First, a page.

This vast share of the finance market has been growing exponentially over the last few years due to the government restricting interest rates and credit availability in the banking industry; leaving those who are refused bank loans and those who want to see higher returns on their investments, no option but to seek other options. Shadow banking has become a vital resource for small and non-state owned companies to get credit, thus helping the economy to grow.
Nevertheless, ‘shadow finance’ has also contributed to the mountain of local government debt which is quickly becoming unmanageable. If local governments are unable to repay their debts, it could lead to a financial crash in the country, which would also have a powerful impact on economies throughout the world.
Much of the shadow banking industry in China, 6 trillion USD worth in fact, is focused around ‘Wealth Management Products’ (WMPs). These are often marketed to individual savers as a better alternative to savings accounts as they can offer a higher return on investments. As it is the state-controlled banks themselves who are marketing these products, customers think their investments are protected and, if the company running the WMPs gets into financial trouble, they believe the banks will step in to ensure they don’t lose money.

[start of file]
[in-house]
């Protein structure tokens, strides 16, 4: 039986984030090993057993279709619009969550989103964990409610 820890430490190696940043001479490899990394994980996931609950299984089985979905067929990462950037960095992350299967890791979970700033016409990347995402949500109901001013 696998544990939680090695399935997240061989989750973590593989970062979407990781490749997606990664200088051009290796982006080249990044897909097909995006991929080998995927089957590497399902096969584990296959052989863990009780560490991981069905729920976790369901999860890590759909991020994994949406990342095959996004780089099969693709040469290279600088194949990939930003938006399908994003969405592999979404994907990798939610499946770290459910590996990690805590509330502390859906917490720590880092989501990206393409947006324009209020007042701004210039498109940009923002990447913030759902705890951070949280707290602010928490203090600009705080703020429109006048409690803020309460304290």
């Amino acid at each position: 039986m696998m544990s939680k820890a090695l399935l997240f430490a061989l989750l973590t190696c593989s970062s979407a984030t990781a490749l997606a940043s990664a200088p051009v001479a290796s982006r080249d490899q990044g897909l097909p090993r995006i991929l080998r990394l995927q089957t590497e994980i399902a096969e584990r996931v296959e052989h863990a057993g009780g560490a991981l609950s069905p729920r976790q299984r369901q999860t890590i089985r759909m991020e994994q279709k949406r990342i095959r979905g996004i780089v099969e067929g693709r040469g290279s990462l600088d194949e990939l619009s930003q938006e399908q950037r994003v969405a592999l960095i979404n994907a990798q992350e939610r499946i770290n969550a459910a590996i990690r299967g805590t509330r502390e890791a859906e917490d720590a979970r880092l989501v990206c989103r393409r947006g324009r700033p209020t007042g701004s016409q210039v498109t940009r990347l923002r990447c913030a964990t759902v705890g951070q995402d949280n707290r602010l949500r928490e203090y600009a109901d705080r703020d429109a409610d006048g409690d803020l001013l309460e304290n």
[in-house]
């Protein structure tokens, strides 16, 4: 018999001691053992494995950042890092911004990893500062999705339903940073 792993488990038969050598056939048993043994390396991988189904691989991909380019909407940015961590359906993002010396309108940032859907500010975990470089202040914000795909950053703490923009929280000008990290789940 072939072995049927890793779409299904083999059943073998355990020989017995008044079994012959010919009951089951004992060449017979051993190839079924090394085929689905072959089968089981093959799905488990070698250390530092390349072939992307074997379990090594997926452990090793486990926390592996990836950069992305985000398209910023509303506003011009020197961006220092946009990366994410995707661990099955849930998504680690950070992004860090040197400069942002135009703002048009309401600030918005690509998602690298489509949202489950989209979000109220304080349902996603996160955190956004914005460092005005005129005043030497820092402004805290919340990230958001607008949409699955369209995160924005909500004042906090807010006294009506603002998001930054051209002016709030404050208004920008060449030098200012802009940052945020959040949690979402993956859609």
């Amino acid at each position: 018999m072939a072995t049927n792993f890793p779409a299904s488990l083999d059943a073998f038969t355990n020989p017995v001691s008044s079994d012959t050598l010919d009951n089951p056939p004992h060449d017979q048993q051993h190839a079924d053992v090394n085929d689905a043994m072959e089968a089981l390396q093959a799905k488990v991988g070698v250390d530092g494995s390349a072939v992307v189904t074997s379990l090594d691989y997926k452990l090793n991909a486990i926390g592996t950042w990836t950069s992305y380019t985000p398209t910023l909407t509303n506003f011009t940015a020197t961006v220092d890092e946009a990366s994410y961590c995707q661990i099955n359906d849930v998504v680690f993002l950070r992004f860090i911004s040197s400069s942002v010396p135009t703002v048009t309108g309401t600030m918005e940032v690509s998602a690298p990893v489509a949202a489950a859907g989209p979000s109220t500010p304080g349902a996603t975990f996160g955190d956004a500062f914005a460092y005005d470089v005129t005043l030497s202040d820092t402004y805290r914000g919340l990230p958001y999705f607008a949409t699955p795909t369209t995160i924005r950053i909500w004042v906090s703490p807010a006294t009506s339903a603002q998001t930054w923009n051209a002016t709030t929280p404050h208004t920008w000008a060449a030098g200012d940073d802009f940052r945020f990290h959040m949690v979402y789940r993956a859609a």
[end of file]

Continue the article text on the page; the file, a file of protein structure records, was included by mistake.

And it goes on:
Although this has been the case in previous years, banks are now no longer willing to hold up the shadow banking industry. ‘Credit Equals Gold No.1’, a shadow banking company that sold WMPs through the Industrial and Commercial Bank of China (ICBC), has recently come into difficulties after it financed an insolvent coal mining company. ICBC have, so far, refused to bail the company out although they have said that, in order to protect their reputation as a safe bank, they may step in and help investors in the product. ICBC confirmed they would inform investors of their final decision regarding the product before January 28th. In the case of ICBC refusing to bail out investors, ‘Credit Equals Gold No.1’ will, most likely, have to default on its payments, leaving investors out of pocket.